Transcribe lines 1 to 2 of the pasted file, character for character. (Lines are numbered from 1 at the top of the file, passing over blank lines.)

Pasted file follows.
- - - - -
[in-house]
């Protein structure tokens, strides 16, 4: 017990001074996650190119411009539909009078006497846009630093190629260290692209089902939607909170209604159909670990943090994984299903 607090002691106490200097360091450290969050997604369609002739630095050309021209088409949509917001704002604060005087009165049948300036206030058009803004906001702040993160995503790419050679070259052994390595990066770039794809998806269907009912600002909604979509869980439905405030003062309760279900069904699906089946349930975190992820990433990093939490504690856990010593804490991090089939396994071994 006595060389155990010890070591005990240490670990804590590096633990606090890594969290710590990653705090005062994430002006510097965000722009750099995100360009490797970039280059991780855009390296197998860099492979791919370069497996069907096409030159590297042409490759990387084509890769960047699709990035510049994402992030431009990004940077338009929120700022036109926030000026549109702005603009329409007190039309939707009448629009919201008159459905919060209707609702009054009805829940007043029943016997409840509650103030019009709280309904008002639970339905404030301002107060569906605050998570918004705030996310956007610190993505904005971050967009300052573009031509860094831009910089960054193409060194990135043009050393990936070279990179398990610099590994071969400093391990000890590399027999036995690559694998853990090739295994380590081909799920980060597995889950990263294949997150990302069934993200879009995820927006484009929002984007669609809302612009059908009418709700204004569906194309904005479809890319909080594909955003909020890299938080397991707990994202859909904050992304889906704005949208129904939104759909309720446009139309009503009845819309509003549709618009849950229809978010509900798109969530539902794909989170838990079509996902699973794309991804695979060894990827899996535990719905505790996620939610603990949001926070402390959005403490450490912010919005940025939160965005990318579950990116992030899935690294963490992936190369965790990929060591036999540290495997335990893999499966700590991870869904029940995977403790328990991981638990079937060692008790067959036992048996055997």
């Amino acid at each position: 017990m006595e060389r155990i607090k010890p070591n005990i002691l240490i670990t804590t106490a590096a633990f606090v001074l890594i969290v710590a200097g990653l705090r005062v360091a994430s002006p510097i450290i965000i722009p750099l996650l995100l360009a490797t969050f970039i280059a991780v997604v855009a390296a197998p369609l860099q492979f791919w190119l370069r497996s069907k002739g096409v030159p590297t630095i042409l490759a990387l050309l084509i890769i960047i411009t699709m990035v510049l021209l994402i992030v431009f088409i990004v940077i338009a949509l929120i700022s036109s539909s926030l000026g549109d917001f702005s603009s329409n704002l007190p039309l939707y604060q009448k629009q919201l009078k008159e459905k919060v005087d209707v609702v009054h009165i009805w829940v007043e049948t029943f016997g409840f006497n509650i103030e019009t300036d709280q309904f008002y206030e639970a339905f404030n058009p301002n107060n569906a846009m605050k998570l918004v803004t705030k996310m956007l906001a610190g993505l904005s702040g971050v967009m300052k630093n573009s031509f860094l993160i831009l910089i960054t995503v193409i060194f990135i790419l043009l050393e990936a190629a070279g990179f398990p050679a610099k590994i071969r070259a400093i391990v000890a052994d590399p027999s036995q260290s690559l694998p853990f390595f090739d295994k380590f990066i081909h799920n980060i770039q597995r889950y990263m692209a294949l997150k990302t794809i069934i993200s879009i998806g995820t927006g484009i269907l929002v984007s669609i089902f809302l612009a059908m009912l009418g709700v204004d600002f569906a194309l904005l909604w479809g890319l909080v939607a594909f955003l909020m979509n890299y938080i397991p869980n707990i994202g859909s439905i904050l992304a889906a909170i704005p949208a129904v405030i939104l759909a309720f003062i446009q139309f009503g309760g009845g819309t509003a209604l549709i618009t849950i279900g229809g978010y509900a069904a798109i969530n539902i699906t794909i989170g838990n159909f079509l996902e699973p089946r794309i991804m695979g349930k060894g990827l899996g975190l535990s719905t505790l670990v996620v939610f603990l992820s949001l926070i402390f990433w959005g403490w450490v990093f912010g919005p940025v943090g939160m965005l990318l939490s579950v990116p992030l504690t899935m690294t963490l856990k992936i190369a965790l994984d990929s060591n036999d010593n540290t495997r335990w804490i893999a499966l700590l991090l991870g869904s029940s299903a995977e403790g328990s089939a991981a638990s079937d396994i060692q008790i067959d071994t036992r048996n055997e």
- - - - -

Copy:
[in-house]
């Protein structure tokens, strides 16, 4: 017990001074996650190119411009539909009078006497846009630093190629260290692209089902939607909170209604159909670990943090994984299903 607090002691106490200097360091450290969050997604369609002739630095050309021209088409949509917001704002604060005087009165049948300036206030058009803004906001702040993160995503790419050679070259052994390595990066770039794809998806269907009912600002909604979509869980439905405030003062309760279900069904699906089946349930975190992820990433990093939490504690856990010593804490991090089939396994071994 006595060389155990010890070591005990240490670990804590590096633990606090890594969290710590990653705090005062994430002006510097965000722009750099995100360009490797970039280059991780855009390296197998860099492979791919370069497996069907096409030159590297042409490759990387084509890769960047699709990035510049994402992030431009990004940077338009929120700022036109926030000026549109702005603009329409007190039309939707009448629009919201008159459905919060209707609702009054009805829940007043029943016997409840509650103030019009709280309904008002639970339905404030301002107060569906605050998570918004705030996310956007610190993505904005971050967009300052573009031509860094831009910089960054193409060194990135043009050393990936070279990179398990610099590994071969400093391990000890590399027999036995690559694998853990090739295994380590081909799920980060597995889950990263294949997150990302069934993200879009995820927006484009929002984007669609809302612009059908009418709700204004569906194309904005479809890319909080594909955003909020890299938080397991707990994202859909904050992304889906704005949208129904939104759909309720446009139309009503009845819309509003549709618009849950229809978010509900798109969530539902794909989170838990079509996902699973794309991804695979060894990827899996535990719905505790996620939610603990949001926070402390959005403490450490912010919005940025939160965005990318579950990116992030899935690294963490992936190369965790990929060591036999540290495997335990893999499966700590991870869904029940995977403790328990991981638990079937060692008790067959036992048996055997």